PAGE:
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Product Review: Zinc Supplements and Lozenges
 

Initial Posting: 11/28/2014  Last Update: 3/17/15

Sections: Jump to a section by clicking on its name. Zinc Supplements and Lozenges Reviewed by ConsumerLab.com What It Is:
Zinc is an essential mineral, one of the few nutrients for which a number of people are mildly deficient. Zinc deficiency is especially common in adolescents, infants, seniors and women in general, although severe deficiency is rare in developed countries. Certain drugs and nutrients can inhibit zinc absorption and/or increase its excretion (see "Using Zinc," below). Thus, for many people, increasing the intake of zinc-containing foods or taking a zinc supplement, either alone or as part of a multivitamin/multimineral, may be a prudent form of nutritional insurance. 

As a dietary supplement, zinc is found in many forms, including zinc gluconate, zinc acetate, zinc citrate, zinc sulfate, zinc chelates, zinc carbonate, zinc orotate, and zinc picolinate. (See ConsumerTips for information about the forms of zinc and foods that contain zinc.)

What It Does:
Zinc plays a role in brain function, wound healing, sperm production, and vision maintenance. Zinc in pill or liquid form may be taken in nutritional doses to replenish depleted zinc levels.

In zinc deficiency
Among people who are deficient in zinc (especially the elderly), some evidence suggests that such replenishment might help increase immunity. Supplementation is particularly effective in reducing the duration and severity of diarrhea in zinc-deficient individuals.

For colds
As noted in a Cochrane Review of 15 clinical trials (Singh, Cochrane Database of Systematic Reviews 2011), use of zinc is associated with a significant reduction in the duration and severity of symptoms of the common cold when taken as a lozenge or nasal gel, where zinc may act directly in the throat or nose. 
In fact, another review of 3 randomized, placebo-controlled, double-blind clinical trials involving substantial total daily doses (80 mg to 92 mg) of zinc from lozenges (9 to 13.3 mg of zinc per lozenge) given within 24 hours of cold symptoms found that they shortened the duration of nasal discharge by 34%, nasal congestion by 37%, sneezing by 22%, scratchy throat by 33%, sore throat by 18%, hoarseness by 43%, and cough by 46%. Interestingly, muscle ache was also shortened by 54% but there was no difference in the duration of headache or fever. (Hemila, BMC Family Practice 2015). NOTE: Zinc should generally not be taken for much longer than one week. In children, zinc syrup taken by mouth and swallowed may modestly help prevent and/or treat common colds (including reductions in school absences and prescriptions for antibiotics). NOTE: There have been unconfirmed reports of loss of smell resulting from zinc nasal gel. (For more information about ingredients used to treat or prevent colds see ConsumerTips below and Product Reviews of Echinacea, Vitamin C, and Ginseng and the article "Cold and Flus").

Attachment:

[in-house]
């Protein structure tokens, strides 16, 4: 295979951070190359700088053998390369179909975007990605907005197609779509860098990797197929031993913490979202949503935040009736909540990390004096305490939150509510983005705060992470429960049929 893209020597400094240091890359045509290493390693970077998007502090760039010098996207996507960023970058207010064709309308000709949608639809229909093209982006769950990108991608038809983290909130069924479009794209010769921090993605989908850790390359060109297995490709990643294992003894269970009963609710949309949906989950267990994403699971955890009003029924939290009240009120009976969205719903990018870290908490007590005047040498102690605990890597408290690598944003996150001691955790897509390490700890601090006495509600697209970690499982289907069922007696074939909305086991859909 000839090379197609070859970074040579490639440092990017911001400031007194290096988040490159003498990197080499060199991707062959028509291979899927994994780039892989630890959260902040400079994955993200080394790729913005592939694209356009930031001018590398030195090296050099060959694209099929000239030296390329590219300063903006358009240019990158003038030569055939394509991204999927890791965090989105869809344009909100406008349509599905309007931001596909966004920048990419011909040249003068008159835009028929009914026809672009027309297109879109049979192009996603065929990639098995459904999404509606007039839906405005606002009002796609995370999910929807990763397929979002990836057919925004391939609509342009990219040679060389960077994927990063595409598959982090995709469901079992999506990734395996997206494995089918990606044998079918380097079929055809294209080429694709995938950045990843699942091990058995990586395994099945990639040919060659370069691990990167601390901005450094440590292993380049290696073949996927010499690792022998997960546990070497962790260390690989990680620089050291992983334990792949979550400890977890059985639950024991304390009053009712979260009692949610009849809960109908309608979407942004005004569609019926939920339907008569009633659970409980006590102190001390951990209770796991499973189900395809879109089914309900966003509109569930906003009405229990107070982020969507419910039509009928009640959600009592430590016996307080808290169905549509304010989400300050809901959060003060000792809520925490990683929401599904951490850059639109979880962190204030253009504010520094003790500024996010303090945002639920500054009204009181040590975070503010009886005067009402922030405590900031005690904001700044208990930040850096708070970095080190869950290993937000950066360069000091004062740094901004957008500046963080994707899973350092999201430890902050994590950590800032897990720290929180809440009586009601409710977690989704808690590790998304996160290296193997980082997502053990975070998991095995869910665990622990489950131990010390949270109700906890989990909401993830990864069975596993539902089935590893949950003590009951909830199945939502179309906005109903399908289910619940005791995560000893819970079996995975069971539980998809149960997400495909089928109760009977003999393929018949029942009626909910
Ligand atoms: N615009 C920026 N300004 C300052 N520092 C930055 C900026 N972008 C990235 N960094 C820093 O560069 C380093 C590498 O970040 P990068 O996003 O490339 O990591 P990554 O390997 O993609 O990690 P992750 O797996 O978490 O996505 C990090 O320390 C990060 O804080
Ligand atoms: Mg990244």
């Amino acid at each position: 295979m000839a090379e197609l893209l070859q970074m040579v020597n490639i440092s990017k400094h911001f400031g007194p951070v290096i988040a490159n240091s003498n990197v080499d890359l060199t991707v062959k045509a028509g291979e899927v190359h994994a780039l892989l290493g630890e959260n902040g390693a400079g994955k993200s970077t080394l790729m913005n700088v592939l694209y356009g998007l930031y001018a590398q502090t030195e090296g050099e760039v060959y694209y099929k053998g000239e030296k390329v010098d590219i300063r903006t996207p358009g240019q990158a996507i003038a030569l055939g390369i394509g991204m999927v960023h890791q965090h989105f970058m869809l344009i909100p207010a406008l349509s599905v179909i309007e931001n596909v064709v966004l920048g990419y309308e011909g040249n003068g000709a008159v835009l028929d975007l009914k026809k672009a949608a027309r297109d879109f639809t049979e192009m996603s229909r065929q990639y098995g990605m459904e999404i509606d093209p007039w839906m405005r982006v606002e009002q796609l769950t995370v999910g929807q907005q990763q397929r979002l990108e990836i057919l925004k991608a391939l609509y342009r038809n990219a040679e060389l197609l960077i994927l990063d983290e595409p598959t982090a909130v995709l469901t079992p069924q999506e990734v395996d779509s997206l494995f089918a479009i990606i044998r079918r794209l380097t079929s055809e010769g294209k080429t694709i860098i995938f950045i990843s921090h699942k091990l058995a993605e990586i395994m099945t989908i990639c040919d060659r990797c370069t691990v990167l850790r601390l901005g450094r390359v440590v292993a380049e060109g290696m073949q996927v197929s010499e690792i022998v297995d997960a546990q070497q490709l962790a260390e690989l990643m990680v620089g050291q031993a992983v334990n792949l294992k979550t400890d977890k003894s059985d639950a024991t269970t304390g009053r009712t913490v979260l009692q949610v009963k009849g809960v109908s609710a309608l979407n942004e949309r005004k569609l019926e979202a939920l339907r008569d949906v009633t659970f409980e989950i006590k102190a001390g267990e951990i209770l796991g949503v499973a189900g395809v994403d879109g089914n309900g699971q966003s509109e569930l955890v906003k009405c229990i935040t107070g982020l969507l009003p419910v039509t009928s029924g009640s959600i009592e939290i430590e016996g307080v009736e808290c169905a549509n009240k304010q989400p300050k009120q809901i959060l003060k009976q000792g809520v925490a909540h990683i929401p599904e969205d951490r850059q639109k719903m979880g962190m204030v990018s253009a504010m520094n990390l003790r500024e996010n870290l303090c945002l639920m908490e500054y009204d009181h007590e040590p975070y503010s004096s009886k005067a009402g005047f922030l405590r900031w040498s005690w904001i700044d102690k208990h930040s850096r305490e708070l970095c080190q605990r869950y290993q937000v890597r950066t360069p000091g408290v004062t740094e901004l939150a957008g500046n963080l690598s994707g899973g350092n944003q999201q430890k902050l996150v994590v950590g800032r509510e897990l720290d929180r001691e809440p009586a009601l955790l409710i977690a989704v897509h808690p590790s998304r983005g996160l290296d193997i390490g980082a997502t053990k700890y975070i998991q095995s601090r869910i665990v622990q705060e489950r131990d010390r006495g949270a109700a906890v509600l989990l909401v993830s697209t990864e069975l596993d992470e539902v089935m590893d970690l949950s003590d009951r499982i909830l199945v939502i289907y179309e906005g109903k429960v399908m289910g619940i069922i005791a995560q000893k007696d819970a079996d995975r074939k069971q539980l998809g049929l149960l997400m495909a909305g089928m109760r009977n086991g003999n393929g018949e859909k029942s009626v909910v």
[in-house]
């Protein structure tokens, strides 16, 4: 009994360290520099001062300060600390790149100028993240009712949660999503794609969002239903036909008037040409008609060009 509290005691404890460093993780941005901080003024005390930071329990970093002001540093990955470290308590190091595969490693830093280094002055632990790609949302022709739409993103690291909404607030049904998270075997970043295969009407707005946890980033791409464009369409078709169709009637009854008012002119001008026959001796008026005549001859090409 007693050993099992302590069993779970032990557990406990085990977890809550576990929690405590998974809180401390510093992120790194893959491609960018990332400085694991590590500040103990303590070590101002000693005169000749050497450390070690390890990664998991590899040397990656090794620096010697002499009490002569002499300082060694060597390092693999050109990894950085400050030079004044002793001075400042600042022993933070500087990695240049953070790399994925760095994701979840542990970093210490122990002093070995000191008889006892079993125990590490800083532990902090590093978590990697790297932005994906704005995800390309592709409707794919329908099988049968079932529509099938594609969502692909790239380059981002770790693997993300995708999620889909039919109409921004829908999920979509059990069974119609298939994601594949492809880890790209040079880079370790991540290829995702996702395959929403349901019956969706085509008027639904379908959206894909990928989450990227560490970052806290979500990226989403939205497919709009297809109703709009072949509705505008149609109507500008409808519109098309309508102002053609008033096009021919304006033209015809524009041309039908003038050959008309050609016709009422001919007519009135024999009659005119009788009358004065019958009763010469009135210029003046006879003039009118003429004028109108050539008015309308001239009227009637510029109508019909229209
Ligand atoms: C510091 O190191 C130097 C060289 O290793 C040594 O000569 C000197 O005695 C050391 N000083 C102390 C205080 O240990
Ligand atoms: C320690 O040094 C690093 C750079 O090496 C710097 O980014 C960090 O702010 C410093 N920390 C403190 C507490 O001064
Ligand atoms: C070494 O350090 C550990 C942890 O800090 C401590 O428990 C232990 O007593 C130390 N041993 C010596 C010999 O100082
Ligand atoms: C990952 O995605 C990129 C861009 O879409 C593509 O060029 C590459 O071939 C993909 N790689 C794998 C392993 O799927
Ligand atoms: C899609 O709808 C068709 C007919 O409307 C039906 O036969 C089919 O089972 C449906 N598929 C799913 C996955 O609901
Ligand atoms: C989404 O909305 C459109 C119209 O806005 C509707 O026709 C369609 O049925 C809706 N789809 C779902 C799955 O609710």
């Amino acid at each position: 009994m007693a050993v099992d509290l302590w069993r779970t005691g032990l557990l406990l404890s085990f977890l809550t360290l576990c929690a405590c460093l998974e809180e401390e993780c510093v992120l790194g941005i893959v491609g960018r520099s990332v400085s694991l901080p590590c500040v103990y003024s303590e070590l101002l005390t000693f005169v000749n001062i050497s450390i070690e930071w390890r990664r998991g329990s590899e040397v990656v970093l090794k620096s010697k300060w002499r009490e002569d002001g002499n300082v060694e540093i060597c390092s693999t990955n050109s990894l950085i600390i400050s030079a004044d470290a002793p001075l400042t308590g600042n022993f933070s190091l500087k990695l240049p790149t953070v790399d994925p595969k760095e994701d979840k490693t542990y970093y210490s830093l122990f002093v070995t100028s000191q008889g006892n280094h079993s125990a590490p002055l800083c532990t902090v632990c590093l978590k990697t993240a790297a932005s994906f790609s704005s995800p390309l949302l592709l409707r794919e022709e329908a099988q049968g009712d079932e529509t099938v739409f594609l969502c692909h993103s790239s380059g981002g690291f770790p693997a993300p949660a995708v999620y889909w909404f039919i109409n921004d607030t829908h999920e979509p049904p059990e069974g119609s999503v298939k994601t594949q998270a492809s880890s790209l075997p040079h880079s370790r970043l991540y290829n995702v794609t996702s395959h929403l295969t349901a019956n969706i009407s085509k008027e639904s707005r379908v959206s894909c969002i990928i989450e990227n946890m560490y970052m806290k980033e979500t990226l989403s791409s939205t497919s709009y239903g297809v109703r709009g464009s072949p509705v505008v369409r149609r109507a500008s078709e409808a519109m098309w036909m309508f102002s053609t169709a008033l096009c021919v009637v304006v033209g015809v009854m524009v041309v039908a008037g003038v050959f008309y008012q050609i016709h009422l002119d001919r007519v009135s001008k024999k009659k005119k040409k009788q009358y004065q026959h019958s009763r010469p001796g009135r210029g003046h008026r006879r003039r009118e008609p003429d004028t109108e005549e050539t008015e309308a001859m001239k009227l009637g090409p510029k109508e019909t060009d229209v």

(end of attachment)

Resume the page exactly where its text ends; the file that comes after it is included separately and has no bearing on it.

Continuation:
For vision
Zinc supplementation in high doses alone or along with anti-oxidants (beta-carotene, vitamin C, and vitamin E) slows the progression of advanced age-related macular degeneration (AMD). The combination (but not zinc alone) also reduces the risk of losing visual acuity in AMD. This was demonstrated in the large Age-Related Eye Disease Study (AREDS). However, the AREDS formula failed to prevent the progression of early stage of AMD as well as the progression of cataracts. Studies using smaller amounts of zinc have had mixed results in AMD. AREDS2 (Age-Related Eye Disease Study 2) tested variations of the original supplement formula. When researchers reduced the amount of zinc there were no changes in the beneficial effects for reducing risk of disease progression of AMD. This suggests products with lower zinc amounts, and potentially fewer zinc-related side effects, may be just as effective (AREDS2 Res Grp. JAMA 2013).

See Consumer Tips for considerations when buying these zinc-containing vision supplements.

For additional information about supplements to treat or prevent macular degeneration vision see the Encyclopedia article and ConsumerLab.com's Product Review of Lutein and Zeaxanthin Supplements.

Other uses
Zinc may be helpful in Wilson's disease, a disorder where too much copper builds in the body's tissues, as zinc reduces copper levels. Other ways in which high-dose zinc may help, include enhancing the effectiveness of antidepressants and improving symptoms of acne, anorexia nervosa, sickle cell anemia, altered taste sensation (of various origins), and attention deficit-hyperactivity disorder (ADHD). Be aware that high doses of zinc can have adverse effects. (See ConsumerTips for dosage and safety issues regarding zinc supplements).

The balance of current evidence fails to support the use of zinc for cataracts, rheumatoid arthritis or eczema. The use of zinc in high or low doses for benign prostatic hyperplasia (BPH), peptic ulcers, diabetes, male infertility, osteoporosis, Crohn's disease, tinnitus (ringing in the ear), mouth and skin irritation during radiation therapy for head and neck cancer, and many other conditions for which it is often recommended remains highly speculative.

Quality Concerns and What CL Tested for:
No government agency routinely tests zinc or other dietary supplements for their contents or quality. ConsumerLab.com purchased and evaluated zinc supplements to determine whether they contained the amounts of zinc stated on their labels. Products also were tested for arsenic, cadmium, and lead potential contaminants in mineral supplements. All non-chewable tablets and caplets were also tested to be sure that they would properly disintegrate to enable their absorption. (See How Products Were Evaluated for information on testing methods and passing score.)

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